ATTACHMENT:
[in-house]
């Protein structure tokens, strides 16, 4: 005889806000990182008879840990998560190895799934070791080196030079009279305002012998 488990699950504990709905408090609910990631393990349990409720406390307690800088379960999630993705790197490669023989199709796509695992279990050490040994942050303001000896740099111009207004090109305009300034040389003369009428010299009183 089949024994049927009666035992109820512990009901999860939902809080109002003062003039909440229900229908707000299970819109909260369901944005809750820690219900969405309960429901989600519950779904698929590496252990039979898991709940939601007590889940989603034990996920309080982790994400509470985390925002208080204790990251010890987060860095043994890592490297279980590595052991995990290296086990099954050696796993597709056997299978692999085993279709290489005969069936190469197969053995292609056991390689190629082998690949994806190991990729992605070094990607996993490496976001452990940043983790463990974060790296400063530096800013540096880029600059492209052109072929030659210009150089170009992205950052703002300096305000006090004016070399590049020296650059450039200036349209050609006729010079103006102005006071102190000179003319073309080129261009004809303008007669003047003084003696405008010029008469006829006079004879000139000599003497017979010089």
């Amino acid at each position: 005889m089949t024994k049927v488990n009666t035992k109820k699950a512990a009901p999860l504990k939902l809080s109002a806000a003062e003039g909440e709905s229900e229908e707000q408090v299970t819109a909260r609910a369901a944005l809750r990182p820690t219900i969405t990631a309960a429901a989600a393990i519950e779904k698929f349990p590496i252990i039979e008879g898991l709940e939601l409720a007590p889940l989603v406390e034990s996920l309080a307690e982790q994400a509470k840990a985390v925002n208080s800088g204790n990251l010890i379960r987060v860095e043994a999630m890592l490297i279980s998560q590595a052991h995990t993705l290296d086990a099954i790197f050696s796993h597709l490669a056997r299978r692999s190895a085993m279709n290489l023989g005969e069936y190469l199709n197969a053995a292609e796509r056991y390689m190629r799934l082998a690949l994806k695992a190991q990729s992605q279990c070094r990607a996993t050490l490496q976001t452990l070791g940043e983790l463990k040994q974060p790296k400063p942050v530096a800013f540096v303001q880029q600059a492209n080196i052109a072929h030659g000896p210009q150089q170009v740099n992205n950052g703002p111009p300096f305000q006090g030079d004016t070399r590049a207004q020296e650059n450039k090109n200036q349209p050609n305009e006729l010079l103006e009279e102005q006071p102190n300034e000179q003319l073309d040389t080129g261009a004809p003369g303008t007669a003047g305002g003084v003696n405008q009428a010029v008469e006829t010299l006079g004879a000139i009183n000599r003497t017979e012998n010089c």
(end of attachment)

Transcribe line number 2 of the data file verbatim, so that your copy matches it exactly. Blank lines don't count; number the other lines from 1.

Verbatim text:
């Protein structure tokens, strides 16, 4: 005889806000990182008879840990998560190895799934070791080196030079009279305002012998 488990699950504990709905408090609910990631393990349990409720406390307690800088379960999630993705790197490669023989199709796509695992279990050490040994942050303001000896740099111009207004090109305009300034040389003369009428010299009183 089949024994049927009666035992109820512990009901999860939902809080109002003062003039909440229900229908707000299970819109909260369901944005809750820690219900969405309960429901989600519950779904698929590496252990039979898991709940939601007590889940989603034990996920309080982790994400509470985390925002208080204790990251010890987060860095043994890592490297279980590595052991995990290296086990099954050696796993597709056997299978692999085993279709290489005969069936190469197969053995292609056991390689190629082998690949994806190991990729992605070094990607996993490496976001452990940043983790463990974060790296400063530096800013540096880029600059492209052109072929030659210009150089170009992205950052703002300096305000006090004016070399590049020296650059450039200036349209050609006729010079103006102005006071102190000179003319073309080129261009004809303008007669003047003084003696405008010029008469006829006079004879000139000599003497017979010089």